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My got an error message "method_object.rb:8:in `': wrong argument type Fixnum (expected Proc) (TypeError)" when trying to run the following script

def f(x,y=2)
  x**y
end

a=method(:f).to_proc  
b=a.curry.curry[4]

print 1.upto(5).map(&b)    
puts

However, if function f is defined in the following way, everything was OK.

def f(x,y)
  x**y
end

Would any one help me with what went wrong with my first code?

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2 Answers 2

Proc#curry

Returns a curried proc. If the optional arity argument is given, it determines the number of arguments. A curried proc receives some arguments. If a sufficient number of arguments are supplied, it passes the supplied arguments to the original proc and returns the result. Otherwise, returns another curried proc that takes the rest of arguments.

Now coming to your code :

def f(x, y=2)
  x**y
end

a = method(:f).to_proc  
b = a.curry.curry[4]
b.class # => Fixnum
b # => 16
print 1.upto(5).map(&b) 
# wrong argument type Fixnum (expected Proc) (TypeError)

Look the documentation now - A curried proc receives some arguments. If a s*ufficient number* of arguments are supplied, it passes the supplied arguments to the original proc and returns the result.

In your code, when you did a.curry, it returns a curried proc. Why? Because your method f has one optional and one required argument, but you didn't provide any. Now you call again a.curry.curry[4], so on the previous curried proc which is still waiting for at-least one argument, this time you gave to it by using curry[4]. Now curried proc object gets called with 4, 2 as arguments, and evaluated to a Fixnum object 8 and assigned to b. b is not a proc object, rather a Fixnum object.

Now, 1.upto(5).map(&b) here - &b means, you are telling convert the proc object assgined to b to a block. But NO, b is not holding proc object, rather Fixnum object 8. So Ruby complains to you.

Here the message comes as wrong argument type Fixnum (expected Proc) (TypeError).

Now coming to your second part of code. Hold on!! :-)

Look below :

def f(x, y)
  x**y
end
a = method(:f).to_proc  
b = a.curry.curry[4]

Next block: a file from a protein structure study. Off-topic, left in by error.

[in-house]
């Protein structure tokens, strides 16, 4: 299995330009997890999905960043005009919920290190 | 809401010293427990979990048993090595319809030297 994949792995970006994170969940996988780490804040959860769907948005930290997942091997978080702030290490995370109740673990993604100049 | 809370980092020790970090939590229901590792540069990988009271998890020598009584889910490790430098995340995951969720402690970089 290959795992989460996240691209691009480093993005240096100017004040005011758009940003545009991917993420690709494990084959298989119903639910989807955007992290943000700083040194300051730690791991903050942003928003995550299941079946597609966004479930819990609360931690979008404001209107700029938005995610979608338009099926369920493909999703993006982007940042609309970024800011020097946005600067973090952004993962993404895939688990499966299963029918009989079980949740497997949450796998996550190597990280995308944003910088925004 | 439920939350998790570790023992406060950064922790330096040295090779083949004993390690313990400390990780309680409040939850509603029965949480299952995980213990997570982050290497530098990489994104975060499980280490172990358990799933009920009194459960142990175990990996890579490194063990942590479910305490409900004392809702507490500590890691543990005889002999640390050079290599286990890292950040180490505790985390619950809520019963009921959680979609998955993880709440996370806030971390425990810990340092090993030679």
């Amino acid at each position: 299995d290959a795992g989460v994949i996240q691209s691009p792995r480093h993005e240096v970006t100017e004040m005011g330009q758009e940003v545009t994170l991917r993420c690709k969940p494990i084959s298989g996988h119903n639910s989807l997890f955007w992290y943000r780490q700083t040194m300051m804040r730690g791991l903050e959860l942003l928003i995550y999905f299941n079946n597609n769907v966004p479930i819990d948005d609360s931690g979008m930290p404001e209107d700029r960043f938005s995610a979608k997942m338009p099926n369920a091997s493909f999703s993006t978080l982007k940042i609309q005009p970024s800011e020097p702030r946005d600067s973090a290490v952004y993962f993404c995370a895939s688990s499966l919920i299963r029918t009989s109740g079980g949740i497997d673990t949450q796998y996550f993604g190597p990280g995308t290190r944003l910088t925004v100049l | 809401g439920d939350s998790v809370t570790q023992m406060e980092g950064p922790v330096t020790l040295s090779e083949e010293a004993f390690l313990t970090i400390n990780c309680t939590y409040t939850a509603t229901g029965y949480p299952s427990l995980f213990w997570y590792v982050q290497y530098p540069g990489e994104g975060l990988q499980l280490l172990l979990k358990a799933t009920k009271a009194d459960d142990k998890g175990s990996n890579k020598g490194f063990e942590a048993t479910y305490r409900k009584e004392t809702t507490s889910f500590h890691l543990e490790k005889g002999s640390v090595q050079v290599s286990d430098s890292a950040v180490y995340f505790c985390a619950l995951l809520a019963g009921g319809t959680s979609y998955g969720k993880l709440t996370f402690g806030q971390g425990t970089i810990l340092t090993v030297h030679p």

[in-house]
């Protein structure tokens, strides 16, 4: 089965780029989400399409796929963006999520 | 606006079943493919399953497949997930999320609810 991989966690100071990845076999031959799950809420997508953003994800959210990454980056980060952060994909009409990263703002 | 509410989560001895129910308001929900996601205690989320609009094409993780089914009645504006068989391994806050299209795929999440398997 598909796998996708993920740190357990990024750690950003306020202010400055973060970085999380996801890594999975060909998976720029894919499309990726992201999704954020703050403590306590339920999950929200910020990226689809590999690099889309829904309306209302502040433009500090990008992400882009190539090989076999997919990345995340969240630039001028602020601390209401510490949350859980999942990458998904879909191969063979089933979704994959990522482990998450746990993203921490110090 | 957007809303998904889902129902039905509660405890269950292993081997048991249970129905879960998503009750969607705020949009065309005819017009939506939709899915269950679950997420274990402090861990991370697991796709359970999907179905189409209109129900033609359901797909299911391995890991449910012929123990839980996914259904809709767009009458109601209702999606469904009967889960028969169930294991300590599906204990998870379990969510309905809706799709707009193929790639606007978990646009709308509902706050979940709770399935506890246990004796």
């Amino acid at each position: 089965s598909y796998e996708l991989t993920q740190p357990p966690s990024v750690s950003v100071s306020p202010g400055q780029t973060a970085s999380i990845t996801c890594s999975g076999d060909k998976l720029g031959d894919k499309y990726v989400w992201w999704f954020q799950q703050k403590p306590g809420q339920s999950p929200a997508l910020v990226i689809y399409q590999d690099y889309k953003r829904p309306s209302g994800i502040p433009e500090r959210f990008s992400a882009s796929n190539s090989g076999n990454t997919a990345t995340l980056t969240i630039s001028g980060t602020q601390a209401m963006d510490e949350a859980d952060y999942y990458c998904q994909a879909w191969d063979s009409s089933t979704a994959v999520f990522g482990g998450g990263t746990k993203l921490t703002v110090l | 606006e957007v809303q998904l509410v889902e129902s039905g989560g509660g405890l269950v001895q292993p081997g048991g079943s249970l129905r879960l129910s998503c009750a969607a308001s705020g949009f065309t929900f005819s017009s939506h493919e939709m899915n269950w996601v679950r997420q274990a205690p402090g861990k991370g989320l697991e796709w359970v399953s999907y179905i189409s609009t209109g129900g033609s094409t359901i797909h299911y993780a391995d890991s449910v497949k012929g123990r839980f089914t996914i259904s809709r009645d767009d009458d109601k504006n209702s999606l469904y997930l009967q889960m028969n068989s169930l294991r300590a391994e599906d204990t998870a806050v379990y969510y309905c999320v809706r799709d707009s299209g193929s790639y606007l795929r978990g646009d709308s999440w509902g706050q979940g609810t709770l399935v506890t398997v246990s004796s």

b.class # => Proc
b # => #<Proc:0x87fbb6c (lambda)>
print 1.upto(5).map(&b) 
# >> [4, 16, 64, 256, 1024]

Now, your method f needs 2 mandatory argument x, y. a.curry, nothing you passed so a curried proc is returned. Again a.curry.curry[4], humm you passed one required argument, which is 4 out of 2. So again a curried proc returned.

Now 1.upto(5).map(&b), same as previous b expects a proc, and you fulfilled its need, as now b is proc object. &b converting it to a block as below :

1.upto(5).map { |num| b.call(num) }

which in turn outputs as - [4, 16, 64, 256, 1024].

Summary

Now suppose you defined a proc as below :

p = Proc.new { |x, y, z = 2| x + y + z }

Now you want to make p as curried proc. So you did p.curry. Remember you didn't pass any arity when called curry. Now point is a curried proc will wait to evaluate and return the result of x + y + z, unless and until, you are giving it all the required arguments it needs to produce it results.

That means p.curry gives you a curried proc object, then if you do p.curry[1] ( mean you are now passing value to x ), again you got a curried proc. Now when you will write p.curry[1][2], all required arguments you passed ( mean you are now passing value to y ), so now x + y + z will be called.

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Here's a related issue/feature request in the Ruby Bug Tracker: bugs.ruby-lang.org/issues/4610 –  Patrick Oscity Mar 30 '14 at 22:26
    
@p11y Code is behaving as per the doc I can see... :-) –  Arup Rakshit Mar 30 '14 at 22:34
1  
Oh, now I have known where the error is. The optional argument 'y=2' makes b not a proc object! What a serious error! Thanks very much! –  user3477465 Mar 30 '14 at 22:38
    
@user3477465 just a small addition here towards you, you do not need to curry a two times, you can simply do it once like b = a.curry[4]. –  Alok Anand Mar 30 '14 at 23:10
1  
@ArupRakshit You are fast, +1. –  Alok Anand Mar 30 '14 at 23:11

You are using .map, it requires a block of type proc. In your first case b returns 16 as y=2 uses default value 2 for exponent when you are sending single argument using curry. b returning 16 is not a proc object and can not be used with .map.

Curry when used with a proc with sufficient arguments, it executes original proc and returns a result. Which is happening in OP's first case with curried proc passed with 4 as only argument and default y=2 in f(x, y=2) getting used and resulting in 16 as return value. 16 being Fixnum can not be used with enumerator map method.

Curry when used with insufficient arguments return a proc. So in case 2 when f(x, y) is used curried a is passed only single argument resulting in a proc object {|e| 4 ** e} being returned and which gets executed by map method.

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No not when you are sending single argument using curry.. curry will return a proc object. then curry[4] means you are calling Proc#[] or Proc#call or Proc#()...on the proc object returned by #curry. –  Arup Rakshit Mar 30 '14 at 22:42
    
@ArupRakshit Yes curry returns a proc object only when it is not supplied sufficient number of arguments otherwise curry executes the original proc and returns a result. In case 2, for f(x, y), x is 4 but y is not passed so a proc is returned by curry like Proc {|e| 4 ** e} –  Alok Anand Mar 30 '14 at 22:51
    
Yes, all I explained in my answer. I think I didn't left, still fixing typos there.. –  Arup Rakshit Mar 30 '14 at 22:53
    
@ArupRakshit I see Ruby Doc explained first. –  Alok Anand Mar 30 '14 at 22:55

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